your site, shopping cart software, a form generator, a secure line
for safe online ordering, and more.
Visit Google (www.google.com) and run a search for "ecommerce
Unfortunately, for merchants living in countries other than the
US, many of the services available on the Internet are available
only to US merchants.
AND -- a word of warning! Many of the businesses offering ecommerce
services on the web are run by resellers who do not fully understand
who is eligible and who is not. You can waste many hours and many
dollars with some of these services before discovering that the
service isn't available in your country.
For example, some service reps will tell you that the service is
available to you if you have a US Postal Box and a US bank account.
It is not difficult to acquire a US Postal Box if you are able to
visit that country, and your own bank will probably be able to set
up a US bank account for you. However, this is not the solution.
You will discover later that you really need an actual business
address in the US and a business bank account that is set up in
the US. This will require a US taxation number. To get a taxation
number, you will have to incorporate your business in one of the
US States. This will require filing a US tax return as well as a
tax return from your own country. So --- be cautious of anyone assuring
you that a bank
account and postal box are all that is necessary.
Enough of the bad news. Satisfied customers from various countries
around the world have recommended the services that follow. Each
listing is based on at least one endorsement. No doubt, many good
services are not included.
Going to Google (www.google.com) and running a search for "international
merchants" will turn up more.
ClickBank Company's card processing service has been highly recommended
for persons selling digital products (files, software, ebooks, digital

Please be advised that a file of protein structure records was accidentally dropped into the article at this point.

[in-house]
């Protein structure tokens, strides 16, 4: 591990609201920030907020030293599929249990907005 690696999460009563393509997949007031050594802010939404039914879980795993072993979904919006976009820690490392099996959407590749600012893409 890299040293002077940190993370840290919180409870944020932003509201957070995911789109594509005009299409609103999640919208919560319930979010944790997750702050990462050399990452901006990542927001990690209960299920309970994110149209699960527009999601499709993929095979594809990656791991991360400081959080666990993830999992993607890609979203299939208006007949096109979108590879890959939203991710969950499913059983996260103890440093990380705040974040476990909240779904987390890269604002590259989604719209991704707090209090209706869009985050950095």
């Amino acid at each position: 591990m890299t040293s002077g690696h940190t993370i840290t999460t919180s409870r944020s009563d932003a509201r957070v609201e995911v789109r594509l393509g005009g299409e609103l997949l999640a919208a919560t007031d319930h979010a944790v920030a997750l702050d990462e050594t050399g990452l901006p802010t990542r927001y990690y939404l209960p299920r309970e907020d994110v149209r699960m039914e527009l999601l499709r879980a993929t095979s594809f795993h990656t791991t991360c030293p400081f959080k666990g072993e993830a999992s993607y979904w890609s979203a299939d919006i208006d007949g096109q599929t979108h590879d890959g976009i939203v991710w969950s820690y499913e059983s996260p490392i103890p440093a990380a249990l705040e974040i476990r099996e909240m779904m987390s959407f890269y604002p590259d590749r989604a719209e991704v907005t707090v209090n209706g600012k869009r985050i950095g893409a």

music, etc.). The setup fees are modest and the service is said
to be available to merchants anywhere.
Several satisfied merchants from outside the US gave this outfit
kudos for their services. Kagi was developed to accommodate payment
for "soft merchandise" such as software, files, music,
graphics, etc., but also accepts payment for "hard goods"
as well. Kagi accepts credit cards and checks on your behalf. They
keep a small percentage of the total sale, plus whatever discount
rates they were charged by the credit card company involved. There
is no start up fee. This appears to be a small company but their
satisfied customers suggest that they provide good service.
Valis International (http://www.valis.org/)
A merchant from Ireland reported that this company was the only
one that could get things sorted out for him. Valis provides assistance
with incorporating in the US, getting a US bank account, US Merchant
Account, and offshore issues.
Vantage Services Inc. (http://www.vanserv.com/)
This credit card processor specializes in providing services to
non-US merchants. They were the first ecom service to receive the
Internet Better Business Bureau seal of approval.
Internet Secure (www.internetsecure.com)
This Canadian company was the first in Canada to provide credit
card processing services to Canadian merchants. It is now available
to merchants in selected countries around the globe.
Internet Billing Company (aka iBill) (www.ibill.com)
Some satisfied clients suggested the Internet Billing Company (aka
ibill'). iBill offers an array of ecom services, some of which are
available to international merchants.
A P2P service mentioned previously. PayPal offers limited services
to people living in 25 countries other than the US. As a non-US
resident in one of the participating countries, you can use PayPal
to credit and debit your credit card, but you cannot transfer money
to or from your bank account. As of February 2001, PayPal made bank
account transfers available to Canadians.